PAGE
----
Different studies have shown that text message reminders are promising in improving attendance at health facilities and health outcomes [, - ]. Several studies have suggested that parental reminders for vaccination should include modern technologies such as mobile phone text message reminders [ - ]. However, the effectiveness of mobile phone–based text message reminders in improving the immunization program varies between settings. We identified studies that examined mobile phone text message reminders for vaccination, some of which found it effective in increasing vaccination uptake [ , , - ] while the other studies found no statistically significant effect on child vaccination [ - ]. Thus, the scientific body of evidence on the current practice in low-income countries is still limited [ , , , - ].
In Ethiopia, mobile phone technology access is expanding rapidly [, ]. Despite this promising and fast-growing technology, little is known about the possible role of mHealth interventions in improving the immunization program in the Ethiopian local context. Hence, this trial was conducted to assess the effect of mobile phone text message reminders in improving child vaccination service uptake in Gondar city, northwest Ethiopia.
This study applied a two-arm, parallel, superiority, individually randomized controlled trial design with a 1:1 allocation ratio. This trial followed a published study protocol that details the methods and approaches implemented in the trial . This randomized controlled trial was conducted in the public health facilities (8 health centers and 1 comprehensive specialized hospital) of Gondar city, northwest Ethiopia between May 2019 and June 2020. This city has an estimated total population of 390,644 of which 12,149 are younger than 1 year [ ]. The baseline assessment in the study area indicated that 78.9% (360/456) of the mothers had the intention to use mobile phone text message reminders for child vaccination. The assessment also pointed out that among mothers who owned a mobile phone, 91.0% (415/456) can read text messages, which makes the trial feasible in the study setting [ ].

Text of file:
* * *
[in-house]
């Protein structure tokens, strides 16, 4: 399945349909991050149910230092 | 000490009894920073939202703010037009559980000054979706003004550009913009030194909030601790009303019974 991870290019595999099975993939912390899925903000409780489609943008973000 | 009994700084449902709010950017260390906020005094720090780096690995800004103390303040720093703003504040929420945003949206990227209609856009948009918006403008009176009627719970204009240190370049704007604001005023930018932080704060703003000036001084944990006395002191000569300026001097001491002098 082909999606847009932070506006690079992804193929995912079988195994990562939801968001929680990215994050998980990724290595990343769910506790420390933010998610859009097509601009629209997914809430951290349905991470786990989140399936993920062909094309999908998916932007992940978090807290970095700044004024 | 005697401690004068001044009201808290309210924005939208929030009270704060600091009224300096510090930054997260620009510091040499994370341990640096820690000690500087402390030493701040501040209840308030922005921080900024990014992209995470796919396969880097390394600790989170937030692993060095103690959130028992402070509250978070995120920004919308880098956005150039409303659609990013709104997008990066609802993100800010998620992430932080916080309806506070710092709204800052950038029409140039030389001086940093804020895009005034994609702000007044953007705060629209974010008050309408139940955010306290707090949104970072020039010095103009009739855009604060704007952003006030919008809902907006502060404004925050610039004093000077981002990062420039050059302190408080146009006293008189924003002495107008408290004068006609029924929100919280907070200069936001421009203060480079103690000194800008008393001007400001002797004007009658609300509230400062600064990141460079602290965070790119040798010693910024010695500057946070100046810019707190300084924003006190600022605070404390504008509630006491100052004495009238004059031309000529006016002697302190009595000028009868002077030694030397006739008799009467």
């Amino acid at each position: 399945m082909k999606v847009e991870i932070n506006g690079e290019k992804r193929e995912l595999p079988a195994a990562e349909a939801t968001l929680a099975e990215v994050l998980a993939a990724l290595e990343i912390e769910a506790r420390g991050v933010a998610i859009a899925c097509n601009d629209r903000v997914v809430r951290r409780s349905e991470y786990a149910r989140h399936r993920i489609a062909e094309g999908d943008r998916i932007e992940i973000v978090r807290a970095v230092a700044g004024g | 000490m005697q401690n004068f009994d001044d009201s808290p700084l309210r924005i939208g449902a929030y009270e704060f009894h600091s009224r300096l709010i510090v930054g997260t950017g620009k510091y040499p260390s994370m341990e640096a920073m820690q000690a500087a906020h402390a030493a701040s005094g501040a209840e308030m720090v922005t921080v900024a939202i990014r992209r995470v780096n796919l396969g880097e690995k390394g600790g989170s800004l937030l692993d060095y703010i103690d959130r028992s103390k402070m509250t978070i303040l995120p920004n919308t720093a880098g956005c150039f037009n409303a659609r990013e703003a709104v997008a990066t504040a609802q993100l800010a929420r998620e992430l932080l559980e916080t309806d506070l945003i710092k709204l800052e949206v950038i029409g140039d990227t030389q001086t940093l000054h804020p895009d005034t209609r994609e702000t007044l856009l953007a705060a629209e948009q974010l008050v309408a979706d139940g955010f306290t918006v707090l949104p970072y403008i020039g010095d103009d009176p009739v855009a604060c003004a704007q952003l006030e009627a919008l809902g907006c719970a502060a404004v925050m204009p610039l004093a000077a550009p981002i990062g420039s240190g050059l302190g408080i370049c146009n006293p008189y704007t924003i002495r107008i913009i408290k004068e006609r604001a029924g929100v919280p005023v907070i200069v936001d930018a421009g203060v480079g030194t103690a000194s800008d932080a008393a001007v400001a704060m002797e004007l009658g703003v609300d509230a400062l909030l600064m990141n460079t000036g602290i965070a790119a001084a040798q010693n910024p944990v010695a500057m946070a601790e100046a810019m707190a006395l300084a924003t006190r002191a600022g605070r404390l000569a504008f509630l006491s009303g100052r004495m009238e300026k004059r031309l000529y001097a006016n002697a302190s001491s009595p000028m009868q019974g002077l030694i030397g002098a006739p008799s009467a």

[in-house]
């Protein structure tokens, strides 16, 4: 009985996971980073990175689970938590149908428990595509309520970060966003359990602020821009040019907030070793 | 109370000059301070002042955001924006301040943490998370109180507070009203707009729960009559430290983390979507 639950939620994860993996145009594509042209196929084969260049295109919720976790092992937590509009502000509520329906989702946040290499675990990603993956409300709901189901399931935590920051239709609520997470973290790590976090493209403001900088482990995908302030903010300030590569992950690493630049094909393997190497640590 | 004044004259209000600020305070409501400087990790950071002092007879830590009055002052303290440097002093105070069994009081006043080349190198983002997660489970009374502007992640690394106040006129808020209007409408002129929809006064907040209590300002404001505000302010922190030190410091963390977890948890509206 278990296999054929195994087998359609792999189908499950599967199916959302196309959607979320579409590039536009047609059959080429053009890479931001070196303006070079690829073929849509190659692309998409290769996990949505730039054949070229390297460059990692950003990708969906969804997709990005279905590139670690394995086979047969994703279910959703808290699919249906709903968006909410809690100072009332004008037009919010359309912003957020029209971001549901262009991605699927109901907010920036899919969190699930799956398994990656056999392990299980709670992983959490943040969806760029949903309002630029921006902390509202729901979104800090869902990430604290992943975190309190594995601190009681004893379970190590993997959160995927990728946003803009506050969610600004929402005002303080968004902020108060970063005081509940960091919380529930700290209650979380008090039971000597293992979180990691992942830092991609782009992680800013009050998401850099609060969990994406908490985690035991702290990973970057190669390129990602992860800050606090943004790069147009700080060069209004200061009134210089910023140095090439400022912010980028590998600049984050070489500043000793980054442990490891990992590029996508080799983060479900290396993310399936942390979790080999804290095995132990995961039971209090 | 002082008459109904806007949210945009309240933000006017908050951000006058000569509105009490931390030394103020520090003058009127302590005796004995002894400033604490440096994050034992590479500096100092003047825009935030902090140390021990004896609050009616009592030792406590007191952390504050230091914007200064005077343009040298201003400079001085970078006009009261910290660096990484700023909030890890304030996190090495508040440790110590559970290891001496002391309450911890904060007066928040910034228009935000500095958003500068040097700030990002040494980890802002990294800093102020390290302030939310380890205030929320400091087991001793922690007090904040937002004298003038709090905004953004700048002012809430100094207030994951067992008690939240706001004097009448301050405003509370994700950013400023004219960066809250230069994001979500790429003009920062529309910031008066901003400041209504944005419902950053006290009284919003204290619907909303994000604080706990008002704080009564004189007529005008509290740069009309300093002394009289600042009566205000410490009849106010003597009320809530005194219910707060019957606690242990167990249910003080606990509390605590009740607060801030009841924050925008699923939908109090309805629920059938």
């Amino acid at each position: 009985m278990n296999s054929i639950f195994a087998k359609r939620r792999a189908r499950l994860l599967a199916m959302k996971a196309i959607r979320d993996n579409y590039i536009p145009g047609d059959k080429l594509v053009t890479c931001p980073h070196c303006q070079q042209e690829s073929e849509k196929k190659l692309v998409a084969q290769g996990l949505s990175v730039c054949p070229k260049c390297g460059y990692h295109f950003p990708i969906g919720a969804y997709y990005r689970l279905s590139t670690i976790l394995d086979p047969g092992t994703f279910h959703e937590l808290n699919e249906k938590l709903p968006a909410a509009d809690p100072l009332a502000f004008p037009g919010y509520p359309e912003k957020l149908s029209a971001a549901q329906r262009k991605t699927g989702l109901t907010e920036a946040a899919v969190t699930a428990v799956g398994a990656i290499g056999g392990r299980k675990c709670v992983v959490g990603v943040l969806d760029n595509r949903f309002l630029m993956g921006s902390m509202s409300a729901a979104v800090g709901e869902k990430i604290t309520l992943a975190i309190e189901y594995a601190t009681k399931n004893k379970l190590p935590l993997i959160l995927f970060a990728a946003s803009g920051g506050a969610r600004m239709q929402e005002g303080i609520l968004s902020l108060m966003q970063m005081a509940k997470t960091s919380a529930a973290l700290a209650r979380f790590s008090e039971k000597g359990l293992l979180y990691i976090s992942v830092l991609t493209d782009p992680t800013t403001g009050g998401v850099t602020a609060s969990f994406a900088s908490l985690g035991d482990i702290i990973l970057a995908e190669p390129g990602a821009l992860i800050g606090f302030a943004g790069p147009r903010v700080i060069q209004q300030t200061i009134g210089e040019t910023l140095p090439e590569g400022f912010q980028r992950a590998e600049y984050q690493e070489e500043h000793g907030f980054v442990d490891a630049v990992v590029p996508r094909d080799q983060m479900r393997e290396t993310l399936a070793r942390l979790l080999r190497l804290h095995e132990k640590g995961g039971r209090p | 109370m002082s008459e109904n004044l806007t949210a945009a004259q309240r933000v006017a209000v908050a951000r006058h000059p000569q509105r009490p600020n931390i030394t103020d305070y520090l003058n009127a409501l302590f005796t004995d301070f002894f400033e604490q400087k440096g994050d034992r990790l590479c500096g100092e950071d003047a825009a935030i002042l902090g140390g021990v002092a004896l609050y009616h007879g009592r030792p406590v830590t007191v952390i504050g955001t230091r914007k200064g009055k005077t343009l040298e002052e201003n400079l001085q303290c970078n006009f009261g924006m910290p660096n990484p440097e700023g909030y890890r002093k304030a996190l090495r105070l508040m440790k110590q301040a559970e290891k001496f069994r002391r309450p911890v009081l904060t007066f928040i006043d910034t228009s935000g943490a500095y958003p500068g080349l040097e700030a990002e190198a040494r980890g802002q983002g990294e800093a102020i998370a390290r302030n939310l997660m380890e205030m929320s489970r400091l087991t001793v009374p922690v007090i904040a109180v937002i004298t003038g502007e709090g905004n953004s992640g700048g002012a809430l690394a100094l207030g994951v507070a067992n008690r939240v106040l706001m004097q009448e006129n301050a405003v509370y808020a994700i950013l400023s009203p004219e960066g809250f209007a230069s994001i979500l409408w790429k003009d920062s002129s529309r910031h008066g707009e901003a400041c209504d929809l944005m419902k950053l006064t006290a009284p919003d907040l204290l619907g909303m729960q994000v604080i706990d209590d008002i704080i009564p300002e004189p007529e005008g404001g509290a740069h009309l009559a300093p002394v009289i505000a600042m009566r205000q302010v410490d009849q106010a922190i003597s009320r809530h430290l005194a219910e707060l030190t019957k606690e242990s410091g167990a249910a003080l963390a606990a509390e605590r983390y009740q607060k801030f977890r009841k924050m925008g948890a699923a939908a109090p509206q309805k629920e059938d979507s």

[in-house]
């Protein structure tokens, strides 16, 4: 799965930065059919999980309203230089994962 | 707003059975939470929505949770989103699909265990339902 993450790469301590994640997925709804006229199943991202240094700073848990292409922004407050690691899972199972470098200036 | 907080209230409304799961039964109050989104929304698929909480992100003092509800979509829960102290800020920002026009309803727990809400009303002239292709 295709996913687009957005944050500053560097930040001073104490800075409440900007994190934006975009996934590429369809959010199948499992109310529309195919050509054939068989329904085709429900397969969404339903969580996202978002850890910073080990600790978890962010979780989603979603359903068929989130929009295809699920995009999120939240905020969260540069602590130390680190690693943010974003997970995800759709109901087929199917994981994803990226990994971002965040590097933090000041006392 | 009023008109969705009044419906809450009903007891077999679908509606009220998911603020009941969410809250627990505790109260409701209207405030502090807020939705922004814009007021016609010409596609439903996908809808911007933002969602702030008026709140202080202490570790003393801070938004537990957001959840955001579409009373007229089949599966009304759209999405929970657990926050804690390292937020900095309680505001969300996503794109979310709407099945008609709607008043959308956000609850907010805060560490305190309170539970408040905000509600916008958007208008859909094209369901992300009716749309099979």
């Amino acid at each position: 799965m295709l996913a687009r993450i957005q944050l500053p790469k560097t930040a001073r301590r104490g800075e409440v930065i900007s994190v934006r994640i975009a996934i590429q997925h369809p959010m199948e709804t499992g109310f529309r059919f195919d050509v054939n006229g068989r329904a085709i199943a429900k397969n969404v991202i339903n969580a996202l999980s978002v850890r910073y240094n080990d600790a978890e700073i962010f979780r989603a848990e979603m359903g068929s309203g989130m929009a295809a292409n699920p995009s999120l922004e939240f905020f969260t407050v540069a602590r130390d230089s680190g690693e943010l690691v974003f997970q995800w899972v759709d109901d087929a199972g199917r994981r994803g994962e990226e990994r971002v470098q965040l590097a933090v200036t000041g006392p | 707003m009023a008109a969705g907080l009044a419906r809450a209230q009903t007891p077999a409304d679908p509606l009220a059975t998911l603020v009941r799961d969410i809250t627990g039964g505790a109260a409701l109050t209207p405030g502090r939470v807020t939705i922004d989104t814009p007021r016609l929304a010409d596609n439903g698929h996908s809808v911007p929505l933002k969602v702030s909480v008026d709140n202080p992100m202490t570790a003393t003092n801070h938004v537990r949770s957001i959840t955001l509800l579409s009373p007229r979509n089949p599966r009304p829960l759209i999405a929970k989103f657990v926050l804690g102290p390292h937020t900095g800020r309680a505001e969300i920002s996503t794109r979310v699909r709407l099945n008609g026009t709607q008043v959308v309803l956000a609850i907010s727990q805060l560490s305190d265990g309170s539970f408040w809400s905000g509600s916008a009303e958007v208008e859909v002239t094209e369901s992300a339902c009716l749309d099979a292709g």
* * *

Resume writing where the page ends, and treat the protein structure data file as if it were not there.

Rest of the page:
For this particular study, eligible mother-infant pairs from the University of Gondar Comprehensive Specialized Hospital and all the 8 health centers were included. The eligibility criteria for the study participant selection are shown in.